Trent Reznor is back in digital music news circles again, but this time it’s not for any particularly forward-thinking new media initiatives. Rather, it’s for his contribution to the soundtrack of "The Social Network," the movie about the formation of social networking powerhouse Facebook.
Reznor scored the movie entirely, which is said to be an examination of the darker side of Facebook, founder Mark Zuckerberg, and social networking in general. Given Reznor’s savvy use of social networking in the past, it seems a perfect fit.
Reznor discusses the project with Mashable. In it, he repeats his negative opinions of the music labels and industry executives, but also adds some interesting insight on the process of scoring a movie, and his thoughts on using social media after his well-publicized abandonment of Twitter. Here’s an excerpt:
You have a pretty storied history with social media — you even quit Twitter and other sites a few times. What’s your ultimate opinion of the phenomena?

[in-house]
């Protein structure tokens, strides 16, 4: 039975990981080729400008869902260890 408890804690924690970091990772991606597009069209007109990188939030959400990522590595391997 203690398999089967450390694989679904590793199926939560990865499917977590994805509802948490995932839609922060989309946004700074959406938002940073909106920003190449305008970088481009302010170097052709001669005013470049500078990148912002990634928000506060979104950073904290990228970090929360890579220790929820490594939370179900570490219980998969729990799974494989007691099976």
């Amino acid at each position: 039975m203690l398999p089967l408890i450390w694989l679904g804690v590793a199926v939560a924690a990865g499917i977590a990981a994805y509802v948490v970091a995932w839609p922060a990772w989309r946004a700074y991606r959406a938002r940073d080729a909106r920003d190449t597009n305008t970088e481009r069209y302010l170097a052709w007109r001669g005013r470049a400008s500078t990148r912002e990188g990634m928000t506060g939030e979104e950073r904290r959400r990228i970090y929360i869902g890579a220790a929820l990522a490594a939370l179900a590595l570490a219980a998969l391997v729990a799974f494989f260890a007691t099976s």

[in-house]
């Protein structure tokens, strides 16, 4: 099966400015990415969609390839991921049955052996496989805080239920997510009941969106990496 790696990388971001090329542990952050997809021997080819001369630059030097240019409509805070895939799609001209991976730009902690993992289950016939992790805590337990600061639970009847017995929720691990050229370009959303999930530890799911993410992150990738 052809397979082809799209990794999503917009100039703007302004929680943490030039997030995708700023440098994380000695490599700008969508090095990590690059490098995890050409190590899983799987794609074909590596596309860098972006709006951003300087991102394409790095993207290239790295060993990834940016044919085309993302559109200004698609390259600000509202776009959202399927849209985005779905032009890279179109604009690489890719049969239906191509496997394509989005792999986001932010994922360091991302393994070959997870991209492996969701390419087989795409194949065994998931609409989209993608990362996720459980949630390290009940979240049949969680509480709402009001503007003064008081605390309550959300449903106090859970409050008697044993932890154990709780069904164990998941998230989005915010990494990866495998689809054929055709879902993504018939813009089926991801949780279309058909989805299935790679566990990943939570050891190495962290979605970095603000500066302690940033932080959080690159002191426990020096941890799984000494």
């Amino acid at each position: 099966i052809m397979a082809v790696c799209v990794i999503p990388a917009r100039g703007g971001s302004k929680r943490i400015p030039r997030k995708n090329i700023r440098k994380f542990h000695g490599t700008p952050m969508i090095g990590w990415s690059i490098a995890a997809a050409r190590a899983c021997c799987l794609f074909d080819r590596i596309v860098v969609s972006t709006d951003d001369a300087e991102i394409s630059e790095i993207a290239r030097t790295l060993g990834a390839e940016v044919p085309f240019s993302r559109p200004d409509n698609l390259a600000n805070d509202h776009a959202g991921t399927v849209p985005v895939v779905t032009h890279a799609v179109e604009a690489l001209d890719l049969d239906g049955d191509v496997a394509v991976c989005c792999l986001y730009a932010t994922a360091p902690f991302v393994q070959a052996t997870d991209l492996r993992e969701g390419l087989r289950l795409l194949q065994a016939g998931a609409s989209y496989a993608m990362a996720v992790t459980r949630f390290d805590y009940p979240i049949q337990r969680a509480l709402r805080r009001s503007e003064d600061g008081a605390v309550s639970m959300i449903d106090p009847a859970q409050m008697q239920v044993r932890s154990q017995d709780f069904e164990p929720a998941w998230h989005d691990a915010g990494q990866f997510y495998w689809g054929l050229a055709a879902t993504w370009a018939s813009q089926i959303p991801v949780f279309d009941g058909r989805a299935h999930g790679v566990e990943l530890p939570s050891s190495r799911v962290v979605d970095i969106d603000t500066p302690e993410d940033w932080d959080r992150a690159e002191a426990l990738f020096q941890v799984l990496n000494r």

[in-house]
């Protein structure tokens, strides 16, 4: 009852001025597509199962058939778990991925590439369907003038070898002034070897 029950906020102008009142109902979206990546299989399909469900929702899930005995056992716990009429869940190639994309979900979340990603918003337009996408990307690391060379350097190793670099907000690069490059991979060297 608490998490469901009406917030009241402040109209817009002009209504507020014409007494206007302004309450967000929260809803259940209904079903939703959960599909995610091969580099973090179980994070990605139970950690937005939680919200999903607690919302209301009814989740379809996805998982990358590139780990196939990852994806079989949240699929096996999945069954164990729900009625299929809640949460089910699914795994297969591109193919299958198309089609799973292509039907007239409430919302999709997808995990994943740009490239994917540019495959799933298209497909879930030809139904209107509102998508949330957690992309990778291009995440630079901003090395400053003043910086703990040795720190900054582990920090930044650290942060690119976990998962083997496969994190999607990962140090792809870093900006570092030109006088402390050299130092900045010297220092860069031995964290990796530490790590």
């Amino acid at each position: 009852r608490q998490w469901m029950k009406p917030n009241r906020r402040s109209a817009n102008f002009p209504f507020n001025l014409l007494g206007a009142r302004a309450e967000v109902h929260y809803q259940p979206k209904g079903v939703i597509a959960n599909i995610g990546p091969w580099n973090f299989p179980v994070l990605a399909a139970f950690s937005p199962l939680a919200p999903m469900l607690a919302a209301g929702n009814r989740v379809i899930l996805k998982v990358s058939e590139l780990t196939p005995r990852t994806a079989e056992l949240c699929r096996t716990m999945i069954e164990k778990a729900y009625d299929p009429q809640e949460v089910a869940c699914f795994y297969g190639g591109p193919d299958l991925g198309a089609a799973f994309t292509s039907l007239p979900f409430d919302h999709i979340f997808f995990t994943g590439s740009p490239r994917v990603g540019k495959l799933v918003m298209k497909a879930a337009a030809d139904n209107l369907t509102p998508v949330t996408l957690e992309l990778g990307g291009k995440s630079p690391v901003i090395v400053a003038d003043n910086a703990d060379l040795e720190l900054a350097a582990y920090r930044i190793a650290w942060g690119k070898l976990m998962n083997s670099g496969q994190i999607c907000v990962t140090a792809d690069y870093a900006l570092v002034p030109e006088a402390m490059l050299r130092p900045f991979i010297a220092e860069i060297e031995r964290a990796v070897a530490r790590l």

I can’t participate as a civilian because I have a level of celebrity that makes me not able to use Facebook in the way that someone who’s not a celebrity can use it. I watch people, friends of mine, and see how they portray themselves online and I find interesting that it’s kind of a hyper-real version of yourself, how you’d like to be seen, in a way. And I question the generation or two coming up who are used to engaging people in that format and wonder what the repercussions will be down the road — how human relationships will differ in an age of oversharing.